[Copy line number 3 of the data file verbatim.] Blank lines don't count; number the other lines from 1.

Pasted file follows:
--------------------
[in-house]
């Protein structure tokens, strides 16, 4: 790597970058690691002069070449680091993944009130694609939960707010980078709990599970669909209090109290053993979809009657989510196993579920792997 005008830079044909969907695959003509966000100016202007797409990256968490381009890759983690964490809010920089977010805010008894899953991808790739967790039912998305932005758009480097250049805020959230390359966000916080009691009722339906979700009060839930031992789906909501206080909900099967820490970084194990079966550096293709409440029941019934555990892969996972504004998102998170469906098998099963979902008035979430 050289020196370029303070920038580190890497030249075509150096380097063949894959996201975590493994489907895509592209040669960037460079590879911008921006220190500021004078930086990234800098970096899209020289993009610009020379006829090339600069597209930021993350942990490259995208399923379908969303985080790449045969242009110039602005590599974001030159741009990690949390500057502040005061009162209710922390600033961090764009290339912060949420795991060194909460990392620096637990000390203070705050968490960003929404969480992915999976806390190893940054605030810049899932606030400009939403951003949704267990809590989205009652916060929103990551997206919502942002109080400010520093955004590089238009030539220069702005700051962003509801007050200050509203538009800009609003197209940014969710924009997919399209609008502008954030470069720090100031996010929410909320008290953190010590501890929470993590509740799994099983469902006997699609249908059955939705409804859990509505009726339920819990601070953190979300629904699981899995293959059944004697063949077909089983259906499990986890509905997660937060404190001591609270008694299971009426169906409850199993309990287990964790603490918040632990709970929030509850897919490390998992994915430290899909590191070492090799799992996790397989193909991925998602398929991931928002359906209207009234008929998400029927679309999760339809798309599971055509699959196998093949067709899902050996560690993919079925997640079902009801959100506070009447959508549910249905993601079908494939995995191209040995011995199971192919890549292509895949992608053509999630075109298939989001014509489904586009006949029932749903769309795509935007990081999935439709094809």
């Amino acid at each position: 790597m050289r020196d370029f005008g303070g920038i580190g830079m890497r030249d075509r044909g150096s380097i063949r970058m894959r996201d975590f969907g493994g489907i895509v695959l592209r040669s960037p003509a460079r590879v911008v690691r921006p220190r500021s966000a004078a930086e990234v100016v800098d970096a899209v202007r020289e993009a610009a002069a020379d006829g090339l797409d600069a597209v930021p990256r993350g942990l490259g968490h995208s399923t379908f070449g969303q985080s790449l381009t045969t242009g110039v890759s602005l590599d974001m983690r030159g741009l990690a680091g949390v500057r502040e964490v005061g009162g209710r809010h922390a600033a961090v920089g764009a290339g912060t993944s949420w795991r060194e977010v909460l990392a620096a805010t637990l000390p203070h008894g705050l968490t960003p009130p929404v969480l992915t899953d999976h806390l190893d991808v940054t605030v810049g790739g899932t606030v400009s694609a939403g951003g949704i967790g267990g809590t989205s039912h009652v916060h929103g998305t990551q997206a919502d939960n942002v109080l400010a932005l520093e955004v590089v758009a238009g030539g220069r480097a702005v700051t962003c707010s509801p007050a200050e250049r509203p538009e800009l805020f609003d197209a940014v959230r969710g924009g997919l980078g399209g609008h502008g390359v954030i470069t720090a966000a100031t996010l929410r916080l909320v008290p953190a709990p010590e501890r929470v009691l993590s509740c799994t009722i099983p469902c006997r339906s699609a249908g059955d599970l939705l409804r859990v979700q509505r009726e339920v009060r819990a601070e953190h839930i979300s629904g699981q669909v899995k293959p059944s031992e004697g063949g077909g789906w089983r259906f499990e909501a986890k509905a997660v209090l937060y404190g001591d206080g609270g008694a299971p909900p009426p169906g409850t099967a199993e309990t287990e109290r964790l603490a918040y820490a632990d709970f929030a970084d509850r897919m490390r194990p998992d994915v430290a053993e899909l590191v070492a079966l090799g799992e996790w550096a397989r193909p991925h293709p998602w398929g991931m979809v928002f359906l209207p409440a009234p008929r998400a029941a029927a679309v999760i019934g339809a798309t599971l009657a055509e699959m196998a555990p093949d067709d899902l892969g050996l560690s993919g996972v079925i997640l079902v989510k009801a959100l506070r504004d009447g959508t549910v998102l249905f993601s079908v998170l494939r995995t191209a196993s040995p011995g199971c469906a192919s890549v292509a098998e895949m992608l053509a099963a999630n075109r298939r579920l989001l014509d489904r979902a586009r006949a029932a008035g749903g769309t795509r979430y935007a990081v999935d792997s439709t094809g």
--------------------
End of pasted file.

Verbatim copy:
């Amino acid at each position: 790597m050289r020196d370029f005008g303070g920038i580190g830079m890497r030249d075509r044909g150096s380097i063949r970058m894959r996201d975590f969907g493994g489907i895509v695959l592209r040669s960037p003509a460079r590879v911008v690691r921006p220190r500021s966000a004078a930086e990234v100016v800098d970096a899209v202007r020289e993009a610009a002069a020379d006829g090339l797409d600069a597209v930021p990256r993350g942990l490259g968490h995208s399923t379908f070449g969303q985080s790449l381009t045969t242009g110039v890759s602005l590599d974001m983690r030159g741009l990690a680091g949390v500057r502040e964490v005061g009162g209710r809010h922390a600033a961090v920089g764009a290339g912060t993944s949420w795991r060194e977010v909460l990392a620096a805010t637990l000390p203070h008894g705050l968490t960003p009130p929404v969480l992915t899953d999976h806390l190893d991808v940054t605030v810049g790739g899932t606030v400009s694609a939403g951003g949704i967790g267990g809590t989205s039912h009652v916060h929103g998305t990551q997206a919502d939960n942002v109080l400010a932005l520093e955004v590089v758009a238009g030539g220069r480097a702005v700051t962003c707010s509801p007050a200050e250049r509203p538009e800009l805020f609003d197209a940014v959230r969710g924009g997919l980078g399209g609008h502008g390359v954030i470069t720090a966000a100031t996010l929410r916080l909320v008290p953190a709990p010590e501890r929470v009691l993590s509740c799994t009722i099983p469902c006997r339906s699609a249908g059955d599970l939705l409804r859990v979700q509505r009726e339920v009060r819990a601070e953190h839930i979300s629904g699981q669909v899995k293959p059944s031992e004697g063949g077909g789906w089983r259906f499990e909501a986890k509905a997660v209090l937060y404190g001591d206080g609270g008694a299971p909900p009426p169906g409850t099967a199993e309990t287990e109290r964790l603490a918040y820490a632990d709970f929030a970084d509850r897919m490390r194990p998992d994915v430290a053993e899909l590191v070492a079966l090799g799992e996790w550096a397989r193909p991925h293709p998602w398929g991931m979809v928002f359906l209207p409440a009234p008929r998400a029941a029927a679309v999760i019934g339809a798309t599971l009657a055509e699959m196998a555990p093949d067709d899902l892969g050996l560690s993919g996972v079925i997640l079902v989510k009801a959100l506070r504004d009447g959508t549910v998102l249905f993601s079908v998170l494939r995995t191209a196993s040995p011995g199971c469906a192919s890549v292509a098998e895949m992608l053509a099963a999630n075109r298939r579920l989001l014509d489904r979902a586009r006949a029932a008035g749903g769309t795509r979430y935007a990081v999935d792997s439709t094809g």